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EU Investigates If Amazon Hurts Competition By Using Sellers' Data

An Amazon warehouse in Leipzig, Germany. The European Union's antitrust arm will evaluate the company's role as both a retailer and a marketplace for other retailers.
Jens Schlueter
Getty Images
An Amazon warehouse in Leipzig, Germany. The European Union's antitrust arm will evaluate the company's role as both a retailer and a marketplace for other retailers.

Updated at 3:07 p.m. ET

Does Amazon hurt competition by exploiting data from other sellers in its marketplace? The European Union has opened a formal antitrust investigation into the giant online retailer to answer that question.

This is the latest push in the expanded focus by European and U.S. authorities on how tech giants — Google, Facebook, Apple and Amazon — use the data of people and businesses that rely on their platforms. The EU last year led the charge with a new sweeping privacy law.

The European Commission, the EU's executive arm, said it will specifically focus on how Amazon uses data collected from third-party sellers that use its marketplace. The commission will look at how that data might be used to Amazon's own advantage or in other anti-competitive ways.

"E-commerce has boosted retail competition and brought more choice and better prices. We need to ensure that large online platforms don't eliminate these benefits through anti-competitive behaviour," Commissioner Margrethe Vestager, the EU's antitrust chief, said in a statement.

Amazon, in its own statement, said: "We will cooperate fully with the European Commission and continue working hard to support businesses of all sizes and help them grow."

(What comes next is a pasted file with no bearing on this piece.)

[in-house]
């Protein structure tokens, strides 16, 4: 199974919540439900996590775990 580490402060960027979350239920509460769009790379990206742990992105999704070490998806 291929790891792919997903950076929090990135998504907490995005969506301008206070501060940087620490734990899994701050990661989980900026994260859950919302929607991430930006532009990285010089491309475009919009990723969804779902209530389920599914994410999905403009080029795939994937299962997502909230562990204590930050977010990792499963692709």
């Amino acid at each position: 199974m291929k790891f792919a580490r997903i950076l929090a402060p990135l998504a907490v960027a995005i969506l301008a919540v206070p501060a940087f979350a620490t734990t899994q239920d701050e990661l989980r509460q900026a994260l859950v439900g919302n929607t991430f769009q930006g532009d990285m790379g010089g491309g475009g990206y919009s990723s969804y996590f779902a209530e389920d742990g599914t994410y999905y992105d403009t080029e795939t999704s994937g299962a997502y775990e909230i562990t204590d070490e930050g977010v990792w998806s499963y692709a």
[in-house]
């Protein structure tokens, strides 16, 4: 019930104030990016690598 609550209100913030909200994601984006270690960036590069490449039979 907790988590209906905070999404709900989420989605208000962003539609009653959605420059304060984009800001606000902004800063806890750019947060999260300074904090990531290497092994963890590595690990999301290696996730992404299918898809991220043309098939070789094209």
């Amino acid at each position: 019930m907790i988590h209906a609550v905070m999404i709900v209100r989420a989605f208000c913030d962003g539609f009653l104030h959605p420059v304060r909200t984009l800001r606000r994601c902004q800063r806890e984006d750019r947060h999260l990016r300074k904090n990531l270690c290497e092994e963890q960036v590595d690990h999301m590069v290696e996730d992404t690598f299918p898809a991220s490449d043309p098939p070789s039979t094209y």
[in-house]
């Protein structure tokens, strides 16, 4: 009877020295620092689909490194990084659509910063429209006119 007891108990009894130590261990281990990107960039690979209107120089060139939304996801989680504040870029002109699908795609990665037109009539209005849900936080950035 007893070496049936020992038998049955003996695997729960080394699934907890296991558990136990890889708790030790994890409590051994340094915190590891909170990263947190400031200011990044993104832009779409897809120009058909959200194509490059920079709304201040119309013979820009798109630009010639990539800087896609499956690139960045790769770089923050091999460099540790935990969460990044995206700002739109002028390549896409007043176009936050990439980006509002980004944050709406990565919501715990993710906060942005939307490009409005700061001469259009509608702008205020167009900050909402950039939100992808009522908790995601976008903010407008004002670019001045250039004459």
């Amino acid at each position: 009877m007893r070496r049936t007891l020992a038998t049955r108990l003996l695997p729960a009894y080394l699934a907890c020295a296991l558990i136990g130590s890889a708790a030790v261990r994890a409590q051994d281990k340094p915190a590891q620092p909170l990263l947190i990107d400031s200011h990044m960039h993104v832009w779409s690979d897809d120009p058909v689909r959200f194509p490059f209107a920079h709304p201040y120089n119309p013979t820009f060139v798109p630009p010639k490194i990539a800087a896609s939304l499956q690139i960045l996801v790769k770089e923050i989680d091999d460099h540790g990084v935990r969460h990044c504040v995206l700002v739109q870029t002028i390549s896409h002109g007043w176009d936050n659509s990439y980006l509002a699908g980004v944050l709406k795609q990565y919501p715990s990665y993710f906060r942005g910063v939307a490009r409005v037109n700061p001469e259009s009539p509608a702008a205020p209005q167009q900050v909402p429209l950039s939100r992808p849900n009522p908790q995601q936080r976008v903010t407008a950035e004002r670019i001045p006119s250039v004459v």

The commission has been collecting information from sellers and manufacturers in recent months. Based on those preliminary facts, it said, "Amazon appears to use competitively sensitive information — about marketplace sellers, their products and transactions on the marketplace."

(Amazon is one of NPR's financial supporters.)

If the EU finds that Amazon violated competition rules, the company could face tens of billions in fines and requirements to change how it operates. The probe could also be dropped.

On Wednesday, German antitrust regulators announced an agreement with Amazon to settle their own investigation into the company's marketplace. Amazon will make changes to the business terms it offers sellers, not just in Germany but worldwide.

In March, the European Commission hit Google with a $1.7 billion fine for "abusive practices" in online advertising. The commission said Google abused its market dominance by keeping its rivals from working with firms that had deals with Google.

In 2016, European Union regulators ordered Apple to pay a tax bill of $14.5 billion on its European profits earned in Ireland. EU regulators said the tax arrangement between Apple and the Irish government was illegal and gave the company an unfair advantage. And in 2017, the EU ordered Amazon to pay $295 million in back taxes to Luxembourg.

In the U.S., the Federal Trade Commission has reportedly approved a $5 billion settlement with Facebook to end an investigation into the tech giant's privacy missteps.

Big Tech and other large corporations also have been criticized by Democratic presidential candidates.

Copyright 2021 NPR. To see more, visit https://www.npr.org.

Alina Selyukh is a business correspondent at NPR, where she follows the path of the retail and tech industries, tracking how America's biggest companies are influencing the way we spend our time, money, and energy.
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